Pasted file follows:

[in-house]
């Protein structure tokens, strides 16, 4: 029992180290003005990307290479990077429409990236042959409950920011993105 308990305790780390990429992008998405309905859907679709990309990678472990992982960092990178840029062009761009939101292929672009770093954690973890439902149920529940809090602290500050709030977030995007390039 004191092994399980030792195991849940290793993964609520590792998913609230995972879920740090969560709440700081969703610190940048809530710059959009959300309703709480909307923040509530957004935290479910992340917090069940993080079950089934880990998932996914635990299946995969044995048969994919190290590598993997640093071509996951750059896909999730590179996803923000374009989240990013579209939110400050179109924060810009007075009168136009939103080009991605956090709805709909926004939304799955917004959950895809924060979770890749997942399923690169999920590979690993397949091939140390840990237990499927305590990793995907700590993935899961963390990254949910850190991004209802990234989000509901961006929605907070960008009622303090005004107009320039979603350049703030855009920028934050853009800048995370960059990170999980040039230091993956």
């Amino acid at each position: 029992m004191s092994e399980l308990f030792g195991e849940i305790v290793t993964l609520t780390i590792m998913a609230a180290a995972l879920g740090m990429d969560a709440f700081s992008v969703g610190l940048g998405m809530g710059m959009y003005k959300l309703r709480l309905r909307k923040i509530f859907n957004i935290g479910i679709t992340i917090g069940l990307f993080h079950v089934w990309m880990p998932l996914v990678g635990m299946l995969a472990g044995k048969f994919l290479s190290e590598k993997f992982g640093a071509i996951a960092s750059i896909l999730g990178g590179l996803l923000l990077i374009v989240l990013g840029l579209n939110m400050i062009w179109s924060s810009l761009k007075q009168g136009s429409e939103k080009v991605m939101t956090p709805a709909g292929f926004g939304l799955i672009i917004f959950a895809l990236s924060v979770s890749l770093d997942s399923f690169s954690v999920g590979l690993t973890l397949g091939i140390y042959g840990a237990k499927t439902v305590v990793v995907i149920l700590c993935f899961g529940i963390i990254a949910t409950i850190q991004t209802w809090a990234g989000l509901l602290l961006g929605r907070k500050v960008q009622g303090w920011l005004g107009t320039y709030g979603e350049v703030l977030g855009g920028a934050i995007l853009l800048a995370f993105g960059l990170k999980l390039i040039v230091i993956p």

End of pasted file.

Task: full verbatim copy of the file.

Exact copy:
[in-house]
């Protein structure tokens, strides 16, 4: 029992180290003005990307290479990077429409990236042959409950920011993105 308990305790780390990429992008998405309905859907679709990309990678472990992982960092990178840029062009761009939101292929672009770093954690973890439902149920529940809090602290500050709030977030995007390039 004191092994399980030792195991849940290793993964609520590792998913609230995972879920740090969560709440700081969703610190940048809530710059959009959300309703709480909307923040509530957004935290479910992340917090069940993080079950089934880990998932996914635990299946995969044995048969994919190290590598993997640093071509996951750059896909999730590179996803923000374009989240990013579209939110400050179109924060810009007075009168136009939103080009991605956090709805709909926004939304799955917004959950895809924060979770890749997942399923690169999920590979690993397949091939140390840990237990499927305590990793995907700590993935899961963390990254949910850190991004209802990234989000509901961006929605907070960008009622303090005004107009320039979603350049703030855009920028934050853009800048995370960059990170999980040039230091993956």
């Amino acid at each position: 029992m004191s092994e399980l308990f030792g195991e849940i305790v290793t993964l609520t780390i590792m998913a609230a180290a995972l879920g740090m990429d969560a709440f700081s992008v969703g610190l940048g998405m809530g710059m959009y003005k959300l309703r709480l309905r909307k923040i509530f859907n957004i935290g479910i679709t992340i917090g069940l990307f993080h079950v089934w990309m880990p998932l996914v990678g635990m299946l995969a472990g044995k048969f994919l290479s190290e590598k993997f992982g640093a071509i996951a960092s750059i896909l999730g990178g590179l996803l923000l990077i374009v989240l990013g840029l579209n939110m400050i062009w179109s924060s810009l761009k007075q009168g136009s429409e939103k080009v991605m939101t956090p709805a709909g292929f926004g939304l799955i672009i917004f959950a895809l990236s924060v979770s890749l770093d997942s399923f690169s954690v999920g590979l690993t973890l397949g091939i140390y042959g840990a237990k499927t439902v305590v990793v995907i149920l700590c993935f899961g529940i963390i990254a949910t409950i850190q991004t209802w809090a990234g989000l509901l602290l961006g929605r907070k500050v960008q009622g303090w920011l005004g107009t320039y709030g979603e350049v703030l977030g855009g920028a934050i995007l853009l800048a995370f993105g960059l990170k999980l390039i040039v230091i993956p």